Many people lack self-awareness, or the conscious awareness of their character, values, motives, and feelings. Active addiction often creates a severe lack of self-awareness, as your actions are often in conflict with your internal beliefs and character. You may “lose yourself” in your substance use disorder, and those who know you may not even recognize you anymore because your behaviors no longer match the person they thought they knew. During addiction treatment, one of the first and most important goals is to re-establish a sense of self-awareness through education and therapy. What does self-awareness look like?
Self-Awareness in Your Thought Processes
One very significant area of self-awareness is in how you think. Your thought processes often influence your behavior and your emotions. When your thought processes align with your internal beliefs and character, your behaviors and emotions will also reflect that. This will demonstrate to yourself and others a sense of self-awareness.
However, when your thought processes are skewed by negative thought patterns, addictive thought processes, or other patterns that do not align with your character, motives, and feelings, then you lose your self-awareness, and your behaviors and emotions will also diverge from the traits that are inherently you. Because your thoughts are essentially hijacked, you are often unaware of this change. During treatment, you will need to look at your thought patterns in therapy to ensure they align with who you are.
Rediscovering Emotional Self-Awareness
Similar to your thought processes, your emotional self-awareness impacts your thoughts and behaviors. From the outside, this can look irrational, overreacting, or especially emotional when dealing with others or in everyday situations. Others may see this, but most likely, you do not. You probably do not notice that your emotions and reactions do not align with your feelings or motives.
Rediscovering your emotional self-awareness can also take place in therapy. You can look at how you react and interact with others emotionally. You can also work on learning to manage your emotions better through various therapeutic exercises and activities and also through mindfulness meditation. As you learn to take control of your emotions better, you will create more emotional self-awareness, which will also impact your thoughts and behaviors.
Aligning Your Actions With Who You Are
The most obvious lack of self-awareness for others is how you behave. When they say “actions are louder than words,” it is true in the context of demonstrating your character and values or not. You may need to hear things from others that are difficult to hear about the way that you behave or things you have done before you begin to be self-aware about your actions.
Like your thoughts and emotions, when your actions align with who you are, there is integrity and also an awareness of self. During treatment, you are learning to reconnect your feelings, motives, and values with your behaviors and actions. The disconnect you may have had during addiction can be bridged with hard work, humility, and a willingness to learn self-awareness to better yourself.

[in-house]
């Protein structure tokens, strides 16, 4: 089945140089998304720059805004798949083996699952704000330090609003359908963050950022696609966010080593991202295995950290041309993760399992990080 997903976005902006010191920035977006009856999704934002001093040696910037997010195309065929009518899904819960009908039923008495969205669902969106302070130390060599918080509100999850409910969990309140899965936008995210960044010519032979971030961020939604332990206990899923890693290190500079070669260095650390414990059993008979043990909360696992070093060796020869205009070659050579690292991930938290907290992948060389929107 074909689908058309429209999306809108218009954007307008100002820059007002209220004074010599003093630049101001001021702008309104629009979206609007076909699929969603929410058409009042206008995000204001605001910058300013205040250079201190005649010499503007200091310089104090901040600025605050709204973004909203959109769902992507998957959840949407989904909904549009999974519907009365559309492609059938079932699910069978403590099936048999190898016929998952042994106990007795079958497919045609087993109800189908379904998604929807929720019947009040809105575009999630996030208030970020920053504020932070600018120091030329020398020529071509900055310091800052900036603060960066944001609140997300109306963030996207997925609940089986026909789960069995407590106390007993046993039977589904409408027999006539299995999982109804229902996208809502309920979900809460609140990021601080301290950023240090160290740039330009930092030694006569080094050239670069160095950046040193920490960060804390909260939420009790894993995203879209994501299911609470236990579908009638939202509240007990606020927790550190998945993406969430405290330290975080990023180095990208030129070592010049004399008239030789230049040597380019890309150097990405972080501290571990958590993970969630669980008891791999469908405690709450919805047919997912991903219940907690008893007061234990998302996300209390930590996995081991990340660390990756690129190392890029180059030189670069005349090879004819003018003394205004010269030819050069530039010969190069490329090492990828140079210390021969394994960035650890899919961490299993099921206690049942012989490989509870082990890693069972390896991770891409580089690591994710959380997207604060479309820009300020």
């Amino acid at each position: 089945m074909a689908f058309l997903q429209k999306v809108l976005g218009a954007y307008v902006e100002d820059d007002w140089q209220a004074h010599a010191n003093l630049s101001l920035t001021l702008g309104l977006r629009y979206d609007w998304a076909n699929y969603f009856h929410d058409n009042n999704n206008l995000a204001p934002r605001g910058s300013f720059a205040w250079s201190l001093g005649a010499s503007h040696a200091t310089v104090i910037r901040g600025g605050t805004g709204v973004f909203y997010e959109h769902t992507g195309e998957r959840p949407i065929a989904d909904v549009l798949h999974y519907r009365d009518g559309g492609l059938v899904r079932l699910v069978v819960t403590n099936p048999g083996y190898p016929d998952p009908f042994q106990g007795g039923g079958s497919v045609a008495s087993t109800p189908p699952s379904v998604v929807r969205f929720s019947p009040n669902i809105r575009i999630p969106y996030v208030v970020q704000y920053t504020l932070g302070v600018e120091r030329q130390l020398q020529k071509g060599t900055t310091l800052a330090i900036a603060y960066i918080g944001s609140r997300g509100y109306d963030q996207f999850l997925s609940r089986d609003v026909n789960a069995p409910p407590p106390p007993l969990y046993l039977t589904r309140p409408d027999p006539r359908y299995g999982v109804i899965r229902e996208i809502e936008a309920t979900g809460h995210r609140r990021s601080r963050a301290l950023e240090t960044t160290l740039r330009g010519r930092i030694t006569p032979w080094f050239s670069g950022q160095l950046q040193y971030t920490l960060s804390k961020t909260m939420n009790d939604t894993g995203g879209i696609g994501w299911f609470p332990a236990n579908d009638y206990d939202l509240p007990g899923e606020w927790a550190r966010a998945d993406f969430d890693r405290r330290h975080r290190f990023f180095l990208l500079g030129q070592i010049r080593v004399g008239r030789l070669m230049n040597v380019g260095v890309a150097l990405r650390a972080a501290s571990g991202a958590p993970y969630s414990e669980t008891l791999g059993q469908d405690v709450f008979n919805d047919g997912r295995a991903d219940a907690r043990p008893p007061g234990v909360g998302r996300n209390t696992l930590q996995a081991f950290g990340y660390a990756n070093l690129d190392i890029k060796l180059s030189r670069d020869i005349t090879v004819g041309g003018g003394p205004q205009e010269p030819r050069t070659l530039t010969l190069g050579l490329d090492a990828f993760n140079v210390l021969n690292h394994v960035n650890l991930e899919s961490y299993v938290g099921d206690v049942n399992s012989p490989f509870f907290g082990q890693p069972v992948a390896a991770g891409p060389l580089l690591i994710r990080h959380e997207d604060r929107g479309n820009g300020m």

Creating Physical Self-Awareness
Another way that you need to reconnect your self-awareness is physical. All too often, during addiction, a disconnect happens with your body, a lack of awareness of your body’s needs and even your basic senses. You may not eat, sleep, or exercise in healthy ways, or you may even be acting out in ways to harm your body. Creating physical self-awareness involves helping your body to heal.
Learning to live in your body again through sensory awareness techniques, yoga, and mindfulness meditation will help you create a sense of physical self-awareness once again. Even simply learning to sit and be still can be an important challenge in physically developing self-awareness. This is important to your overall self-awareness and a whole person's healing.
Developing Self-Awareness Socially
Once you have developed a sense of self-awareness in your emotions, thoughts, actions, and your body, you can focus on developing self-awareness in your social interactions with others. This includes how you present yourself to others, treat others, and communicate with those around you.
Another part of developing social self-awareness is learning to interact with others by setting boundaries and limitations and being true to yourself. These interactions should also reflect your core values and beliefs, express your feelings, and make your motives clear in healthy communication. Finding yourself and being yourself is at the core of what self-awareness is all about. Learning self-awareness may take time, but doing so will help you have integrity and look yourself in the mirror each day with joy.
What does self-awareness look like to you? Self-awareness looks like learning to align your thoughts, emotions, and actions with your character, values, and beliefs. You can reconnect with your body to find a physical self-awareness while you also develop a social self-awareness with others through your interactions. At The Ho Tai Way – Recovery For Women, we believe that self-awareness is at the heart of the addiction recovery process. Through education and therapy, including trauma-informed care, we help you to find your way again. Our calm, peaceful facility is a refuge for healing in Southern California and is located near major freeways for your convenience. Our staff offers compassionate, non-judgmental care and has many years of experience. We offer both evidence-based and complementary therapies to create a truly individualized treatment plan for you. How can we help you become more self-aware? Contact us at (714) 581-3974 today.